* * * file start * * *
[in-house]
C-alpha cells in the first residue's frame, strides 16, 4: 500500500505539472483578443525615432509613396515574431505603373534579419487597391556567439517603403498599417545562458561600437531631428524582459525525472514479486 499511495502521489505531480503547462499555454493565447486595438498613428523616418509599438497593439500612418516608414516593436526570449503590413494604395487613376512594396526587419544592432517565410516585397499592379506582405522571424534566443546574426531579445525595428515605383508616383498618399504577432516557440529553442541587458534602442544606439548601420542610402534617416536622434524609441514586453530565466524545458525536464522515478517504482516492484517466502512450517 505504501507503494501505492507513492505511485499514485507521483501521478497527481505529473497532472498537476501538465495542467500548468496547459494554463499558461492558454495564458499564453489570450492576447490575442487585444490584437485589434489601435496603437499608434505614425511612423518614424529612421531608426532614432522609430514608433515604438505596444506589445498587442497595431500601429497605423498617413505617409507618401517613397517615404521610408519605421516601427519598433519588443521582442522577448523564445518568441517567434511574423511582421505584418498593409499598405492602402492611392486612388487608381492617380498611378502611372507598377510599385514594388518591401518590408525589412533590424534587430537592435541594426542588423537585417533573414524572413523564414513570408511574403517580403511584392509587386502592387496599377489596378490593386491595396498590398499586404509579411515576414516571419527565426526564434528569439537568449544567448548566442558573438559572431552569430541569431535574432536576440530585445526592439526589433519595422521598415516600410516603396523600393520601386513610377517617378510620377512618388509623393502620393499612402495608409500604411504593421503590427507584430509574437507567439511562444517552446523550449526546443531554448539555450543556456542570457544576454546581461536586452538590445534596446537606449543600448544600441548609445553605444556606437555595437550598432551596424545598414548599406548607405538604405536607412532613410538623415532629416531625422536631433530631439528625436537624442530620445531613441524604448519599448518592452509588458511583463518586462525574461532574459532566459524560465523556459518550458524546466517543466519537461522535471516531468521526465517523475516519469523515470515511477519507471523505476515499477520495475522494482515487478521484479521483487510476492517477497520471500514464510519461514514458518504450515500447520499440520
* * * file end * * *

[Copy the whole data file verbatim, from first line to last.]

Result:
[in-house]
C-alpha cells in the first residue's frame, strides 16, 4: 500500500505539472483578443525615432509613396515574431505603373534579419487597391556567439517603403498599417545562458561600437531631428524582459525525472514479486 499511495502521489505531480503547462499555454493565447486595438498613428523616418509599438497593439500612418516608414516593436526570449503590413494604395487613376512594396526587419544592432517565410516585397499592379506582405522571424534566443546574426531579445525595428515605383508616383498618399504577432516557440529553442541587458534602442544606439548601420542610402534617416536622434524609441514586453530565466524545458525536464522515478517504482516492484517466502512450517 505504501507503494501505492507513492505511485499514485507521483501521478497527481505529473497532472498537476501538465495542467500548468496547459494554463499558461492558454495564458499564453489570450492576447490575442487585444490584437485589434489601435496603437499608434505614425511612423518614424529612421531608426532614432522609430514608433515604438505596444506589445498587442497595431500601429497605423498617413505617409507618401517613397517615404521610408519605421516601427519598433519588443521582442522577448523564445518568441517567434511574423511582421505584418498593409499598405492602402492611392486612388487608381492617380498611378502611372507598377510599385514594388518591401518590408525589412533590424534587430537592435541594426542588423537585417533573414524572413523564414513570408511574403517580403511584392509587386502592387496599377489596378490593386491595396498590398499586404509579411515576414516571419527565426526564434528569439537568449544567448548566442558573438559572431552569430541569431535574432536576440530585445526592439526589433519595422521598415516600410516603396523600393520601386513610377517617378510620377512618388509623393502620393499612402495608409500604411504593421503590427507584430509574437507567439511562444517552446523550449526546443531554448539555450543556456542570457544576454546581461536586452538590445534596446537606449543600448544600441548609445553605444556606437555595437550598432551596424545598414548599406548607405538604405536607412532613410538623415532629416531625422536631433530631439528625436537624442530620445531613441524604448519599448518592452509588458511583463518586462525574461532574459532566459524560465523556459518550458524546466517543466519537461522535471516531468521526465517523475516519469523515470515511477519507471523505476515499477520495475522494482515487478521484479521483487510476492517477497520471500514464510519461514514458518504450515500447520499440520